bronwyn lewis

geek, traveler, writer, hacker

The cat is already out of the bag on this subject, since I decided to come out on Twitter on National Coming Out Day, but I wanted to elaborate a little bit more on my blog since this is a really big deal for me.

I've always kind of questioned my identity, but never felt comfortable actually identifying as anything other than heterosexual -- despite my parallel discomfort with actually identifying as heterosexual. Part of that probably stems from other people questioning my identity, as well as my discomfort with other people stereotyping me. My tomboyish nature and my non-discussion of who I dated or wanted to fuck has led to more than a few people speculating about my orientation in the past, including my own parents and more than one colleague. (Of course, they could have just asked me, but whatever.)

I'm lucky, in that since I was 18 or 19, I haven't felt closeted... I just seriously didn't know how best to identify myself, or didn't feel comfortable applying a specific label to myself because the last thing I would ever want to do is be appropriative. I've had numerous LGBTQ friends since I was 15, in fact, and have always prided myself on being an ally of the LGBTQ community, having been involved in political outreach, protests, charity events, and other social issues over the years.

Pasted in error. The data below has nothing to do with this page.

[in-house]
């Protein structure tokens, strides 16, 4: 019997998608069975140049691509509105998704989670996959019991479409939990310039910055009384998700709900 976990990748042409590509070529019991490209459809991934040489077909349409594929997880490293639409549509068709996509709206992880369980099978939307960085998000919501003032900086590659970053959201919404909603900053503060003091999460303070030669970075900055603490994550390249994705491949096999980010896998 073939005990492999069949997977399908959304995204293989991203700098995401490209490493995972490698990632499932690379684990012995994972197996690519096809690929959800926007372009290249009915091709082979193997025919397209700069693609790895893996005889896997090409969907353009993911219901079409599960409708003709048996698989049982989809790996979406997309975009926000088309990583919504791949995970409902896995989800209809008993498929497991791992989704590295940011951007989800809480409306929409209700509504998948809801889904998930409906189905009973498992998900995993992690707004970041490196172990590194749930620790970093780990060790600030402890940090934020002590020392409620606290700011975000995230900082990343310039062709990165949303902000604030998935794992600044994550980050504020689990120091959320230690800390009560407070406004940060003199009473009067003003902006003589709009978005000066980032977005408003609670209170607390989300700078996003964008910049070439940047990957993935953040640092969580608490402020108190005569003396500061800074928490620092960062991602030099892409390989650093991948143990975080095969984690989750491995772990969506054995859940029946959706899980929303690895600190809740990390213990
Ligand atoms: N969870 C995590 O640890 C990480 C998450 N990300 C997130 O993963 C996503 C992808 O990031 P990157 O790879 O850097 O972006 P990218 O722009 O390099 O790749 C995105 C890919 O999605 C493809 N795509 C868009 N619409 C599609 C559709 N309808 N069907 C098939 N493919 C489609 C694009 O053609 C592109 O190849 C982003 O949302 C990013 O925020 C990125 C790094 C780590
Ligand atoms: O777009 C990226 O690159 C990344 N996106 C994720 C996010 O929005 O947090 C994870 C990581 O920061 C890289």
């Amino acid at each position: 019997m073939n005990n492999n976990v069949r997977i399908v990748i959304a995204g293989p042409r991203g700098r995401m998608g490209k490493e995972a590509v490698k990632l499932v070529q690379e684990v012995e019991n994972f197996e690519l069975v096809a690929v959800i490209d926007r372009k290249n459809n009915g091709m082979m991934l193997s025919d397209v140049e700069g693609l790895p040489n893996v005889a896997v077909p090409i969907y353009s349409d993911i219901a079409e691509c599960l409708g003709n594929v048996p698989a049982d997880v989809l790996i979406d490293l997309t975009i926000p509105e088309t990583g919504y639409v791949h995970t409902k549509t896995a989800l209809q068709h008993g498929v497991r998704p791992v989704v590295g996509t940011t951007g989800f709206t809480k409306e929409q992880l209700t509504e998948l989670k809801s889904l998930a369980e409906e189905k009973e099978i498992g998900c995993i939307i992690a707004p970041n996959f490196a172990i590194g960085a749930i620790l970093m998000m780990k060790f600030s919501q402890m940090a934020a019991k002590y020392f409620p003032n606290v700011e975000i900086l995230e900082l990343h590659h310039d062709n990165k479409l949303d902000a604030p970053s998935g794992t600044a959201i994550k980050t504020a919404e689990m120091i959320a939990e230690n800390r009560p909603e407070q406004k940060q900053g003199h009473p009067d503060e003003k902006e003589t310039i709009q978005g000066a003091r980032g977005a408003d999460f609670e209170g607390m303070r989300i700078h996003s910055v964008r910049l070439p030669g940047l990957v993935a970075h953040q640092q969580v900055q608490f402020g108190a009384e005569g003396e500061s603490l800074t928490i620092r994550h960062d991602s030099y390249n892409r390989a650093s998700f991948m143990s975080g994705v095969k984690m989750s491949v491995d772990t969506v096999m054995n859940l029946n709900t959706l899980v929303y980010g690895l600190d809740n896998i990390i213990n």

I've also long held the attitude that if I met the right person, their own gender wouldn't matter to me. If I'm really honest with myself, that's an attitude I've had as long as I can remember.

So why put a label on it now? Labels shouldn't matter, but they still do. I'm in a safe enough place in my life, with friends, family, and my job, that I have the privilege of being able to come out. Not everyone can do that, and even if they can, they may have other reasons to not do so, which it's critical to respect. But I can come out, and I am willing to do it, so I feel I must because visibility matters. It matters not just to other LGBTQ folks, especially LGBTQ youth, but also to society.

If you're wondering why "queer" instead of bisexual or pansexual, well, it's just what feels right to me right now. Artist Erika Moen also has a great (and slightly NSFW) comic on the subject of why she identifies as queer, which really resonates with me for various reasons. You can check it out here.

And yup, I still have an amazing boyfriend who is my partner in crime. But loving him doesn't change who I am, and now that I've kind of figured this out about myself, it's really important that I'm honest about it.